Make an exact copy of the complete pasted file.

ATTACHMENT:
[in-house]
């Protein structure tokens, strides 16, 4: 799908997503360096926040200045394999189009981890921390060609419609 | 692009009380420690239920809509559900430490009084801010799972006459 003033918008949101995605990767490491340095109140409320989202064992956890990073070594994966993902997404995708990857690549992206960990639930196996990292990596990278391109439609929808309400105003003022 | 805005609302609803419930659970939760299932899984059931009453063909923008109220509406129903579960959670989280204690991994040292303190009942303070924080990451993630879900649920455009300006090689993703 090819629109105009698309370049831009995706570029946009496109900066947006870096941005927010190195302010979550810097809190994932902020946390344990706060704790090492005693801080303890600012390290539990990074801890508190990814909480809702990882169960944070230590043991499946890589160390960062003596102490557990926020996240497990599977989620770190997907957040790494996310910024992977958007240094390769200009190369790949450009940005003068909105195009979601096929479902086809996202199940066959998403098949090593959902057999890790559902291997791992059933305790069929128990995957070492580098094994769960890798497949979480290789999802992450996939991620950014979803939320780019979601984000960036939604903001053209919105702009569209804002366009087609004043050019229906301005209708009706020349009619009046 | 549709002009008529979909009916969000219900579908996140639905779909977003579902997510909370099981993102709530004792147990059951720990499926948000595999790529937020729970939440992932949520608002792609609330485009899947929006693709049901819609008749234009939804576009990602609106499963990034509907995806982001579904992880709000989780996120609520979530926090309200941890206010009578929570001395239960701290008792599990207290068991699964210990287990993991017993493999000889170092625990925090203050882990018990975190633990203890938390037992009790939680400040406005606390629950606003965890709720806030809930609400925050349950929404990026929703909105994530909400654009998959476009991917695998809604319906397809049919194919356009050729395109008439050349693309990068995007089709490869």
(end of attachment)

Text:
[in-house]
């Protein structure tokens, strides 16, 4: 799908997503360096926040200045394999189009981890921390060609419609 | 692009009380420690239920809509559900430490009084801010799972006459 003033918008949101995605990767490491340095109140409320989202064992956890990073070594994966993902997404995708990857690549992206960990639930196996990292990596990278391109439609929808309400105003003022 | 805005609302609803419930659970939760299932899984059931009453063909923008109220509406129903579960959670989280204690991994040292303190009942303070924080990451993630879900649920455009300006090689993703 090819629109105009698309370049831009995706570029946009496109900066947006870096941005927010190195302010979550810097809190994932902020946390344990706060704790090492005693801080303890600012390290539990990074801890508190990814909480809702990882169960944070230590043991499946890589160390960062003596102490557990926020996240497990599977989620770190997907957040790494996310910024992977958007240094390769200009190369790949450009940005003068909105195009979601096929479902086809996202199940066959998403098949090593959902057999890790559902291997791992059933305790069929128990995957070492580098094994769960890798497949979480290789999802992450996939991620950014979803939320780019979601984000960036939604903001053209919105702009569209804002366009087609004043050019229906301005209708009706020349009619009046 | 549709002009008529979909009916969000219900579908996140639905779909977003579902997510909370099981993102709530004792147990059951720990499926948000595999790529937020729970939440992932949520608002792609609330485009899947929006693709049901819609008749234009939804576009990602609106499963990034509907995806982001579904992880709000989780996120609520979530926090309200941890206010009578929570001395239960701290008792599990207290068991699964210990287990993991017993493999000889170092625990925090203050882990018990975190633990203890938390037992009790939680400040406005606390629950606003965890709720806030809930609400925050349950929404990026929703909105994530909400654009998959476009991917695998809604319906397809049919194919356009050729395109008439050349693309990068995007089709490869």